Tuesday, February 19, 2013
Beyond the Possible by Cecil Williams and Janice Mirikitani
Beyond the Possible tells the story of how Glide came to be, starting with the childhood and formative years of Williams and Mirikitani. The early lives of these two are worthy of print on their own. Williams grew up in a segregated Texas town in the 1930s. He was a good student and athlete, and worked hard to get into college. After he graduated from college, he was one of five young men who helped desegregate the all-white Perkins School of Theology at Southern Methodist University. The students at Perkins had made a formal request to desegregate their school. This was the first voluntary desegregation of a major educational institution in the South.
During World War II, when Mirikitani was about two years old, her family was interred at the Rohwer War Relocation Center in Arkansas. Her family never expected her to do much else other than marry and provide a good home life for a husband, but she pushed herself to do much more.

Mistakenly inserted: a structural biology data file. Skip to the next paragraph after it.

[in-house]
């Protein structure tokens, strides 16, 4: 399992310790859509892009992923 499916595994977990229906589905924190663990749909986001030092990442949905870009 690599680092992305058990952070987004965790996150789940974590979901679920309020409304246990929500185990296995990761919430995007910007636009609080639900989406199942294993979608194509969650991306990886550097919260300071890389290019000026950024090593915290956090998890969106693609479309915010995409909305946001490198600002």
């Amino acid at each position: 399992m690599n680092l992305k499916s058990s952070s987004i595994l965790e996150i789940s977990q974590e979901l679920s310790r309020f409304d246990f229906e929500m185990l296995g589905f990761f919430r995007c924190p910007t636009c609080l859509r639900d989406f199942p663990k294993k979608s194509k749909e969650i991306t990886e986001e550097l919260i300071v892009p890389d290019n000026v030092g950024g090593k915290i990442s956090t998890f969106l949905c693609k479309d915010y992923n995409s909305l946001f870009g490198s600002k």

The personal journeys of Williams and Mirikitani, combined with the the revival of a dying church in the middle of San Francisco's Tenderloin neighborhood, make for an extremely compelling narrative. Much like the story of Glide, the story of Williams and Mirikitani is winding and intricate. I feel at a loss when I try to sum up either, not sure of what to leave out. It all seems so integral.
I am quite cynical when it come to religion--particularly religious institutions. And while I still hesitate to call myself an atheist, deep down, I know that label probably fits better than any other. In spite of this, or perhaps it is because of this, I found the story of Glide extremely compelling. A church that is a group of people advocating for social justice and loving others unconditionally is a church that I could see myself attending... occasionally.